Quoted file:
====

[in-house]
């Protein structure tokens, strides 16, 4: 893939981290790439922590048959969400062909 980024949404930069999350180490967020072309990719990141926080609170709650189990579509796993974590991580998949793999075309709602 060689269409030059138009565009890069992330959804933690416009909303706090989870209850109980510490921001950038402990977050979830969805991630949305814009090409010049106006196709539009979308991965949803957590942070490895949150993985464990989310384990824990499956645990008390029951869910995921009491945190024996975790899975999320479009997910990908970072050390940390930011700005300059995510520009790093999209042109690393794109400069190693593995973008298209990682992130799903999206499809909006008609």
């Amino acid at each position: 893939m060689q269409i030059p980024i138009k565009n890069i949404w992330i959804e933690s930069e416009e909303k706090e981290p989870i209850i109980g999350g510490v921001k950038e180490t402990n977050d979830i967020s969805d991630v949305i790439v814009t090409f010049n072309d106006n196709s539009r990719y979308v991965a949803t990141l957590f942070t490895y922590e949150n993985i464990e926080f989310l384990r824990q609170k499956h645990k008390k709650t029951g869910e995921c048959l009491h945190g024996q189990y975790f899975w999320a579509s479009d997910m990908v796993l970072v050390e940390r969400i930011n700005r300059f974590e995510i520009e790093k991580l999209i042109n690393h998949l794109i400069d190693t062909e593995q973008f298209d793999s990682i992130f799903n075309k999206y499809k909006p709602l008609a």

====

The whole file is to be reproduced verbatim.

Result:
[in-house]
């Protein structure tokens, strides 16, 4: 893939981290790439922590048959969400062909 980024949404930069999350180490967020072309990719990141926080609170709650189990579509796993974590991580998949793999075309709602 060689269409030059138009565009890069992330959804933690416009909303706090989870209850109980510490921001950038402990977050979830969805991630949305814009090409010049106006196709539009979308991965949803957590942070490895949150993985464990989310384990824990499956645990008390029951869910995921009491945190024996975790899975999320479009997910990908970072050390940390930011700005300059995510520009790093999209042109690393794109400069190693593995973008298209990682992130799903999206499809909006008609």
């Amino acid at each position: 893939m060689q269409i030059p980024i138009k565009n890069i949404w992330i959804e933690s930069e416009e909303k706090e981290p989870i209850i109980g999350g510490v921001k950038e180490t402990n977050d979830i967020s969805d991630v949305i790439v814009t090409f010049n072309d106006n196709s539009r990719y979308v991965a949803t990141l957590f942070t490895y922590e949150n993985i464990e926080f989310l384990r824990q609170k499956h645990k008390k709650t029951g869910e995921c048959l009491h945190g024996q189990y975790f899975w999320a579509s479009d997910m990908v796993l970072v050390e940390r969400i930011n700005r300059f974590e995510i520009e790093k991580l999209i042109n690393h998949l794109i400069d190693t062909e593995q973008f298209d793999s990682i992130f799903n075309k999206y499809k909006p709602l008609a």